Every pro runner dreams of being one of the greats — of leaving their permanent mark on the record books and taking home hardware. But while every runner shares these dreams, only the very best can make it happen.
What does it really take to be the best? Talent isn’t enough. Elite coaching isn’t enough. The strictest training isn’t enough. There has to be something else – something powerful that drives you.
You have to believe. Believe that running is what you were put on this earth to do. Believe that this is your destiny. And you have to hold on to that belief no matter how many obstacles life throws in your path.
Boris Berian has this belief. And when he found himself working at a fast food restaurant without a team or a coach and training alone after his shifts, it was all he had to hold onto.
“I didn’t have anybody pushing me, anybody giving me positive energy,” Boris said. “It was all just discipline from myself. I had workouts that I had saved from college, so I based my training on that and did everything on my own.”
As an athlete who thrives on seeing positive energy and positive progress, Boris found this harsh reality difficult to accept.
“I didn’t know for sure what I could do, so sometimes I was thinking ‘what if I can’t get myself to that level? What if this was all just a waste of time?’ Some days were really tough like that, but I told myself I still have to try. I can’t just give up.”
Stuck in an impossible situation, Boris refused to accept that his career was over. Running was it for him, and he couldn’t walk away.
“I had a feeling deep in my gut,” Boris said. “I couldn’t give up running just yet. All through high school, my coaches got me to a pretty good level and it completely surprised me. My first year in college, I had another huge breakout, and knowing what I could do if I really pushed myself…I kept on holding onto that.”
The crazy thing about belief? It’s contagious. The coaches of Big Bear Track Club, based in California, had noticed Boris’ collegiate career and were curious where the 800m phenom had been hiding. So they came calling.
“It was a huge relief,” Boris said. “Back then, I didn’t know there were as many running groups as there are. That’s why I never really reached out to anyone. So when there was a coach and team that were interested in me, I was really excited and really relieved.”
For Boris, being back on a team instantly returned joy to the sport he loved.
By Travelle Gaines
For this week’s training segment with athletic trainer Travelle Gaines we chatted about the topic of motivation. Motivation and goal setting is something that has been very important to Gaines throughout his career, and he looks to pass that on to others. Below are some thoughts Gaines had on the topic.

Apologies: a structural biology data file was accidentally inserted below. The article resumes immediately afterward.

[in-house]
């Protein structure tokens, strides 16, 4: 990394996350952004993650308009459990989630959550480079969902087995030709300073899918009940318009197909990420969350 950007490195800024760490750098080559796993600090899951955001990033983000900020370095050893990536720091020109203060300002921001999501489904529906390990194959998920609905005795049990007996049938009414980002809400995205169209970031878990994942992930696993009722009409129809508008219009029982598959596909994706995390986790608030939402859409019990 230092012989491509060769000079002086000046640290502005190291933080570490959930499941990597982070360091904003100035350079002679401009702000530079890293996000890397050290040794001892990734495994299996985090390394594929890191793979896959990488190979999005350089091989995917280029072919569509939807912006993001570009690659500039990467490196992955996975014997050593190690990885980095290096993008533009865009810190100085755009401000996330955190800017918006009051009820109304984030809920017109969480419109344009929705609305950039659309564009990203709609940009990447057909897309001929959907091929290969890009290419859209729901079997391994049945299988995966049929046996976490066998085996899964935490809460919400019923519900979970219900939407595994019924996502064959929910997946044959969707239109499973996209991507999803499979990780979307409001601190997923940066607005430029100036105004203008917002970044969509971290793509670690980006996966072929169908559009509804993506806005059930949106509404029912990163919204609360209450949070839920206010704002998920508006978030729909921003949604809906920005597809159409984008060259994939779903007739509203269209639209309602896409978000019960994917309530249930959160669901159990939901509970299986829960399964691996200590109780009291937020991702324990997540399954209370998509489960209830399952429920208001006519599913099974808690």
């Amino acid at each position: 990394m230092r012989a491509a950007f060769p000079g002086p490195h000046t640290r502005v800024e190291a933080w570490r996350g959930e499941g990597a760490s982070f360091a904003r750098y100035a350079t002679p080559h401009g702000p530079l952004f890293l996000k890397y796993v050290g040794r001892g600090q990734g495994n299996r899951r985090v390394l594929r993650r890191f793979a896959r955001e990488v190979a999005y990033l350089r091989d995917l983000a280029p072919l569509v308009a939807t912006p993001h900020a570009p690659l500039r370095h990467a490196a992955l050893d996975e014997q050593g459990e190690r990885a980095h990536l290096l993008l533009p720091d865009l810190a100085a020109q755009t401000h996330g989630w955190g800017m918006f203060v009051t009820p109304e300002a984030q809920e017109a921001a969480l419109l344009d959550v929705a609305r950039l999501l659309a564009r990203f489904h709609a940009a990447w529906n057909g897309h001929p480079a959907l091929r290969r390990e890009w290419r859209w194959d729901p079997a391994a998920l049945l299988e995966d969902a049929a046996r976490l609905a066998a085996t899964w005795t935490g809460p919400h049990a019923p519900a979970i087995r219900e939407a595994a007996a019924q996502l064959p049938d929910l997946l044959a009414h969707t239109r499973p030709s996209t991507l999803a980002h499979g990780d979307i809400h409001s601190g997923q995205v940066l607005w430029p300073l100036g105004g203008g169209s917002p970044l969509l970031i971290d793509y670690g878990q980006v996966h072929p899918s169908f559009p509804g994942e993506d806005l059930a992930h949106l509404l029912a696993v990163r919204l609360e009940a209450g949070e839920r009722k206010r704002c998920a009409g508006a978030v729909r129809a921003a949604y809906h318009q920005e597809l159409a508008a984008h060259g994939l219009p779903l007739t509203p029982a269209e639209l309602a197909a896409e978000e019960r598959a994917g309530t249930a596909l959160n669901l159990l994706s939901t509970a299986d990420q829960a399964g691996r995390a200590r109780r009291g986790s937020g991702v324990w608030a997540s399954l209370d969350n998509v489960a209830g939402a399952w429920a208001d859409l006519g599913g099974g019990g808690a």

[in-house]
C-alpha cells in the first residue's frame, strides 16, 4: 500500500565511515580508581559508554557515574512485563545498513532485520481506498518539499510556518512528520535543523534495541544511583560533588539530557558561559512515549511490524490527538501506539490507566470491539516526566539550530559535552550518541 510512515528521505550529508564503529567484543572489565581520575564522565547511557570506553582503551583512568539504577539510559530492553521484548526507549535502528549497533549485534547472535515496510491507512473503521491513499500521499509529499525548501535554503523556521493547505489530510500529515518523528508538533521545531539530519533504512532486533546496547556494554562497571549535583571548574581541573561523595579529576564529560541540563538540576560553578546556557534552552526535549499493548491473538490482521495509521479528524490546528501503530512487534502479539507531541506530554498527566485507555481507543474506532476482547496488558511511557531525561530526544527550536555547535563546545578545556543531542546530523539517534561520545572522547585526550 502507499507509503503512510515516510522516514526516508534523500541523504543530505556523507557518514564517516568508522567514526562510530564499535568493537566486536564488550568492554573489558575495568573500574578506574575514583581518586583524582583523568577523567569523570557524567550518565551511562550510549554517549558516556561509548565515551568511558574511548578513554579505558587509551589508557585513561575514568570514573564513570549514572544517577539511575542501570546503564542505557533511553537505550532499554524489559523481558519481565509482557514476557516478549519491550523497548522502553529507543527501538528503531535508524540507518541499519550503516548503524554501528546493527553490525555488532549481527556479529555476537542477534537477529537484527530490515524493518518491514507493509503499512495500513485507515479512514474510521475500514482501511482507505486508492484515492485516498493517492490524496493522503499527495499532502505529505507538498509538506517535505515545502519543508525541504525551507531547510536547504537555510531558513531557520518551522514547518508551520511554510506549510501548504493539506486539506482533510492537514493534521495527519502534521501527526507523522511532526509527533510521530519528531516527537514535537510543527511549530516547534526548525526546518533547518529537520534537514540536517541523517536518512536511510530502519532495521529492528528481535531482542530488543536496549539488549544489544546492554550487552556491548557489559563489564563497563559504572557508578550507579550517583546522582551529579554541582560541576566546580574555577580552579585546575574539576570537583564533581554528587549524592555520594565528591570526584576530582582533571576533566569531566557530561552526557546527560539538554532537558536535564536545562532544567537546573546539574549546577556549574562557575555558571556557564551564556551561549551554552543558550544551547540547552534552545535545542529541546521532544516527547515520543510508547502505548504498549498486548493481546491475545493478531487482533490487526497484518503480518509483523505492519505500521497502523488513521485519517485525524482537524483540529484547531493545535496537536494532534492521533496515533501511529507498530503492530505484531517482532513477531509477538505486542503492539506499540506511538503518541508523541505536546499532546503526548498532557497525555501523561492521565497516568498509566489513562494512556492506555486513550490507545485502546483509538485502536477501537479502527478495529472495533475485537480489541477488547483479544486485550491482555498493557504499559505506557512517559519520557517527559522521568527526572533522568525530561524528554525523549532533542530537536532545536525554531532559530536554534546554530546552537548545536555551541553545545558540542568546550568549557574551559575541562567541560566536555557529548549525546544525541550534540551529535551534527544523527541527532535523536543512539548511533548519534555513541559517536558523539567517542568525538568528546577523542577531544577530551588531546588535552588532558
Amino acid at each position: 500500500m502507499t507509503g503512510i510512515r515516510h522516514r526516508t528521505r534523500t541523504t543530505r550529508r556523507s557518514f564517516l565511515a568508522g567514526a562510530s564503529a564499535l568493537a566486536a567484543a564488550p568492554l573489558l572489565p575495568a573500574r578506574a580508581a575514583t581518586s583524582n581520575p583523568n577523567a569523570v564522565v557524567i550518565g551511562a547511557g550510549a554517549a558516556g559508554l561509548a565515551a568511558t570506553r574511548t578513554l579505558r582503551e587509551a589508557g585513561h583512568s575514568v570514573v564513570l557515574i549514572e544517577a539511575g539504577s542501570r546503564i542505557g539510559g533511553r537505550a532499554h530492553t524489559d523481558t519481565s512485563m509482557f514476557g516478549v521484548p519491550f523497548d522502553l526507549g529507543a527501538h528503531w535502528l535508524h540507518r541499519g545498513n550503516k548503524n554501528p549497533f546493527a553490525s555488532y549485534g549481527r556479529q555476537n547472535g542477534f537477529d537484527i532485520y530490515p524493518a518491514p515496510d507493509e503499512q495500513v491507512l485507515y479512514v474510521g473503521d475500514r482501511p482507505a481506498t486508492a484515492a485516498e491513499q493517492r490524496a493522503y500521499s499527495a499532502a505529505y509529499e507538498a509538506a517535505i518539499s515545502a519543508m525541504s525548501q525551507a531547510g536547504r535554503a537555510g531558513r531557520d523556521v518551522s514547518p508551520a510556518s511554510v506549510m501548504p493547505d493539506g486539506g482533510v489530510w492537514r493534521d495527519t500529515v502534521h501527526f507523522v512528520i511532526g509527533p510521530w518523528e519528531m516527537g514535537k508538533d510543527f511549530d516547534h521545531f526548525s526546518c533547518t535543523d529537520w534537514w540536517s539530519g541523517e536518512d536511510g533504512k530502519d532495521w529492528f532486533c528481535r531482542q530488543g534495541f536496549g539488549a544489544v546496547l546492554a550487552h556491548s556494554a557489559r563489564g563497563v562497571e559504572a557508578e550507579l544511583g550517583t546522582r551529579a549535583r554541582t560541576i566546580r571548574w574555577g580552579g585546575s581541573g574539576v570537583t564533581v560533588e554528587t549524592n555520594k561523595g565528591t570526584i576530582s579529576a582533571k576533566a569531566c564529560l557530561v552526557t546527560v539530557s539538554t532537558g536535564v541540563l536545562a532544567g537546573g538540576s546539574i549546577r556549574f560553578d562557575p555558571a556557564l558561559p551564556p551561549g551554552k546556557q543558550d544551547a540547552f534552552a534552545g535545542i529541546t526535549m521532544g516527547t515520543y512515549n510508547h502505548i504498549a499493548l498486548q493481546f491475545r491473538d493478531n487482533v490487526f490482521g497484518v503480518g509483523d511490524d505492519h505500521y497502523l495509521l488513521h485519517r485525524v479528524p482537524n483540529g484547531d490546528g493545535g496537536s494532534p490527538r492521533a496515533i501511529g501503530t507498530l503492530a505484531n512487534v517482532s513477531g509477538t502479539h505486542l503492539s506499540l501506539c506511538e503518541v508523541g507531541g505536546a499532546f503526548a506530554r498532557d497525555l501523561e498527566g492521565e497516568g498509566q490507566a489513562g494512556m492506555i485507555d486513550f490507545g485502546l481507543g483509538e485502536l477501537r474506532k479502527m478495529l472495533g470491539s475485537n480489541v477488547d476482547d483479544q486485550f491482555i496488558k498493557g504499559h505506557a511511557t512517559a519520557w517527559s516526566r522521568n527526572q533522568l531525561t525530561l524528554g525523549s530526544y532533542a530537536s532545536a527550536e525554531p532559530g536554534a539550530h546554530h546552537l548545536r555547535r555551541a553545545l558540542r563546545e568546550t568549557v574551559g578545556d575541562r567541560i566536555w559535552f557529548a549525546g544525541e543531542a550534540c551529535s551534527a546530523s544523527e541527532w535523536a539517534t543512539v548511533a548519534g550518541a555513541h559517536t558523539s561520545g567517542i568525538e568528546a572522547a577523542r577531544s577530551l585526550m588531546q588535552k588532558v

TT: Trent Tetzlaff, Eastbay Copywriter
TG: Travelle Gaines, Professional Athletic Trainer
TT: How would you define motivation?
TG: Motivation, to me, is what changes your behavior about something — it drives your actions to succeed.
TT: How were you motivated as a young athlete?
TG: We all are motivated in our own ways. For me, growing up and being around sports all the time made me want to participate in those sports and either get a scholarship or become a pro. Not knowing any better at the time, my motivation was that they made plenty of money.
TT: Can an athlete make it in their sport without clear motivation of some sort?
TG: You can’t tell me that getting up at 5 a.m. every single morning to train, eat, work out, and go to class are things done leisurely or without purpose. There must be something deep within that drives those acts. Often I ask the kids that come into our Athletic Gaines facilities, “What’s Your Why?” Their responses vary, but every successful athlete is able to define their motivation — that someone or something — that pushes them to success.
TT: Why is becoming motivated and setting goals important for any athlete?
TG: Motivation is very important; it impacts your approach and essentially keeps you working towards something. Without it, it’s much more likely you’ll quit short of your goals. Remembering your why behind your actions and setting goals — short and long term — will keep you waking up at 5 a.m. for workouts, staying late after practice to run more sprints, or doing more reps than required in the weight room.
TT: How would you tell a young athlete today to find motivation and to stay on that track to success?
TG: First of all, Think of something that you enjoy doing or do often (i.e. working, lifting weights, catching a football). Secondly, think about the possibilities of becoming the best you can at it, and where it could lead you (i.e. making varsity, getting a collegiate scholarship, making the pros). Lastly, Set goals to reach those heights and constantly work toward them (i.e. wake up at 5 a.m. for workouts, do 25 push-ups every night, run 10 sprints a day).
TT: Any final words of wisdom for the young athlete out there?
TG: Once you find what really motivates you, stay consistent and work hard until you ultimately become successful.